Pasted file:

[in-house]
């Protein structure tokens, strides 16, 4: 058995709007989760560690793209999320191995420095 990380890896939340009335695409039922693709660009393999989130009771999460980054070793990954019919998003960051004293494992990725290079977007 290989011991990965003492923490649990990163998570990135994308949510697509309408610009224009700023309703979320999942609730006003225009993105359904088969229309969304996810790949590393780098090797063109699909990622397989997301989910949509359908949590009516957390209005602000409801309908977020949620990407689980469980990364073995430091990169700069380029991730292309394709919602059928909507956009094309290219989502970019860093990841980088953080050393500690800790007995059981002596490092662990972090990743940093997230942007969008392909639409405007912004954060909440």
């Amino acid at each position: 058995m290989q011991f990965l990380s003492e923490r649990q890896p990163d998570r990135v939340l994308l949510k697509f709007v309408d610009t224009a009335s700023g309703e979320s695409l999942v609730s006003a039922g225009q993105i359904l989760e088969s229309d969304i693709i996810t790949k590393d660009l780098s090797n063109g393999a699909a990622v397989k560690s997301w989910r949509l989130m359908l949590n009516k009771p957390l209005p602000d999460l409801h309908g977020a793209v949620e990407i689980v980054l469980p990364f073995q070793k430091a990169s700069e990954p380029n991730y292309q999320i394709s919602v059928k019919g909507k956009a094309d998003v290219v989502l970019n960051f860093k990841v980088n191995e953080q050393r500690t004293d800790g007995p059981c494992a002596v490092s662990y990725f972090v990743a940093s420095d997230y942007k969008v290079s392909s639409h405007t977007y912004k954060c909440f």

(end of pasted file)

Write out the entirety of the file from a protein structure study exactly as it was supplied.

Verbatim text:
[in-house]
């Protein structure tokens, strides 16, 4: 058995709007989760560690793209999320191995420095 990380890896939340009335695409039922693709660009393999989130009771999460980054070793990954019919998003960051004293494992990725290079977007 290989011991990965003492923490649990990163998570990135994308949510697509309408610009224009700023309703979320999942609730006003225009993105359904088969229309969304996810790949590393780098090797063109699909990622397989997301989910949509359908949590009516957390209005602000409801309908977020949620990407689980469980990364073995430091990169700069380029991730292309394709919602059928909507956009094309290219989502970019860093990841980088953080050393500690800790007995059981002596490092662990972090990743940093997230942007969008392909639409405007912004954060909440």
């Amino acid at each position: 058995m290989q011991f990965l990380s003492e923490r649990q890896p990163d998570r990135v939340l994308l949510k697509f709007v309408d610009t224009a009335s700023g309703e979320s695409l999942v609730s006003a039922g225009q993105i359904l989760e088969s229309d969304i693709i996810t790949k590393d660009l780098s090797n063109g393999a699909a990622v397989k560690s997301w989910r949509l989130m359908l949590n009516k009771p957390l209005p602000d999460l409801h309908g977020a793209v949620e990407i689980v980054l469980p990364f073995q070793k430091a990169s700069e990954p380029n991730y292309q999320i394709s919602v059928k019919g909507k956009a094309d998003v290219v989502l970019n960051f860093k990841v980088n191995e953080q050393r500690t004293d800790g007995p059981c494992a002596v490092s662990y990725f972090v990743a940093s420095d997230y942007k969008v290079s392909s639409h405007t977007y912004k954060c909440f």